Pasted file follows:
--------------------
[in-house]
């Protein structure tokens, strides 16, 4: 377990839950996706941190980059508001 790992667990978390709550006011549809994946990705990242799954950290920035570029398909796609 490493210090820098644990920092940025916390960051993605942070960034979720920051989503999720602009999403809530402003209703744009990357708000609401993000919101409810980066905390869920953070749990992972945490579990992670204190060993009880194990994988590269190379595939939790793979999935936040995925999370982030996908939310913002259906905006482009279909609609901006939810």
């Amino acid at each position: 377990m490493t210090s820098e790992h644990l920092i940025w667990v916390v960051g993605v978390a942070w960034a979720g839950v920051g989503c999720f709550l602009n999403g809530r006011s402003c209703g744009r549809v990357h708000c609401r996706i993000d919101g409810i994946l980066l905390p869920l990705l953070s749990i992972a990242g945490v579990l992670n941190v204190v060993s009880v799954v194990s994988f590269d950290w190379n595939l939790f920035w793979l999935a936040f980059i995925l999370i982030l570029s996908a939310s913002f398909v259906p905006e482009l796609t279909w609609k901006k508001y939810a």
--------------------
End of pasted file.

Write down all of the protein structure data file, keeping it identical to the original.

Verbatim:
[in-house]
């Protein structure tokens, strides 16, 4: 377990839950996706941190980059508001 790992667990978390709550006011549809994946990705990242799954950290920035570029398909796609 490493210090820098644990920092940025916390960051993605942070960034979720920051989503999720602009999403809530402003209703744009990357708000609401993000919101409810980066905390869920953070749990992972945490579990992670204190060993009880194990994988590269190379595939939790793979999935936040995925999370982030996908939310913002259906905006482009279909609609901006939810």
């Amino acid at each position: 377990m490493t210090s820098e790992h644990l920092i940025w667990v916390v960051g993605v978390a942070w960034a979720g839950v920051g989503c999720f709550l602009n999403g809530r006011s402003c209703g744009r549809v990357h708000c609401r996706i993000d919101g409810i994946l980066l905390p869920l990705l953070s749990i992972a990242g945490v579990l992670n941190v204190v060993s009880v799954v194990s994988f590269d950290w190379n595939l939790f920035w793979l999935a936040f980059i995925l999370i982030l570029s996908a939310s913002f398909v259906p905006e482009l796609t279909w609609k901006k508001y939810a």